AUSTIN — Today’s ruling from a district court judge in Travis County that House Bill 2127, 88th Regular Legislative Session, is unconstitutional was not unexpected, but is wholly inconsistent with Texas Constitutional law.

The Texas Supreme Court has consistently ruled in prior cases that the Texas Legislature has the “prerogative” to decide “whether uniform statewide regulation or nonregulation is preferable to a patchwork of local regulations.” The Texas Legislature has exercised such prerogative by enacting House Bill 2127. Today, a local state district judge in Austin, Texas has decided that the Texas Supreme Court is wrong, and the legislature has no such authority to enact legislation limiting local ordinance authority. We expect this decision to be appealed and overturned.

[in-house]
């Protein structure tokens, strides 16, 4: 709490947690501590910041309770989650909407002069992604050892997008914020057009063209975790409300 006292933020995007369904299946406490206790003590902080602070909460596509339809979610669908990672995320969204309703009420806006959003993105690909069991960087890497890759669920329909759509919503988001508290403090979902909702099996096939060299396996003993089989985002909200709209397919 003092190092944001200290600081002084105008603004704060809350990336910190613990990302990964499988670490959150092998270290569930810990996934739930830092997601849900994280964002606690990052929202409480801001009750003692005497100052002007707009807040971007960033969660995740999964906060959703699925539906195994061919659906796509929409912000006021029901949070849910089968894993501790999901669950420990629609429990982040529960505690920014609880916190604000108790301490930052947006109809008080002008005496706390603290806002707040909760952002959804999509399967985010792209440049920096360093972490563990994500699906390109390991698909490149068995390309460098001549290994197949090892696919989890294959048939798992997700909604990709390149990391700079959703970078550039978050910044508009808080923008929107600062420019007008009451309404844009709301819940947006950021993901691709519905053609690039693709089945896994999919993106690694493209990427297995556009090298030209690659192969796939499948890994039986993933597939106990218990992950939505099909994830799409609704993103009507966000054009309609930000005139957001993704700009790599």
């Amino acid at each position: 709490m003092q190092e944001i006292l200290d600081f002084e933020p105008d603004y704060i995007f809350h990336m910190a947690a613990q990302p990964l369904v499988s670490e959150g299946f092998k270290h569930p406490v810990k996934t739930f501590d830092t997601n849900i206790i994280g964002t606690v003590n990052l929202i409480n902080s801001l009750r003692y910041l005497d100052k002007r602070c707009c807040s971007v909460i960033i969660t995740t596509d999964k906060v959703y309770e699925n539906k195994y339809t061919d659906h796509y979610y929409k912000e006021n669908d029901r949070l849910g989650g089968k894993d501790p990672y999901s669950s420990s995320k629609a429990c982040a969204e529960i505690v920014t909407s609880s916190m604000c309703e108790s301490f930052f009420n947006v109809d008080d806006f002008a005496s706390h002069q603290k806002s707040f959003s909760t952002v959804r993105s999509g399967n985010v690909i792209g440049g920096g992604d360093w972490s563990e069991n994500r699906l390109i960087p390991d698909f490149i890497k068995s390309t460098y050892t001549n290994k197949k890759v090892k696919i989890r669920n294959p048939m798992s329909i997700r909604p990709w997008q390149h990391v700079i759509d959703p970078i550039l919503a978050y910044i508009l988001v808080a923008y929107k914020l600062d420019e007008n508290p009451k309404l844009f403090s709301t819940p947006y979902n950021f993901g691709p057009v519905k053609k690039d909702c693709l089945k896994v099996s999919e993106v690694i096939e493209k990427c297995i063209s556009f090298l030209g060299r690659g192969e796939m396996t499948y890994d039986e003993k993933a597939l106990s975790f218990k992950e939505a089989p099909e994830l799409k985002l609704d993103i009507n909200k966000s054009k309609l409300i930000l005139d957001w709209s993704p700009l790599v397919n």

House Bill 2127 is a measured, constitutionally valid bill which limits local municipalities from enacting ordinances which restrict or regulate activities already regulated by state law. Contrary to the arguments of the plaintiffs in the case, the bill does not eliminate local ordinance authority altogether. The legislative intent is clear and limited to specific state codes such as Agriculture, Finance, Insurance, Labor, Natural Resources, Property, Business and Commerce, and Occupations. These codes have statewide implication and should not be further regulated by hundreds of inconsistent, competing local ordinances. Cities continue to have ample authority to enact ordinances to determine how best to run their cities outside of these preempted areas. They should have no business in the business of the state.

Texans have the right to conduct business and activities without having to research and comply with myriad listings of local regulations across the state. Having a single, consistently applied set of regulations is not only constitutional, but fair to all Texans.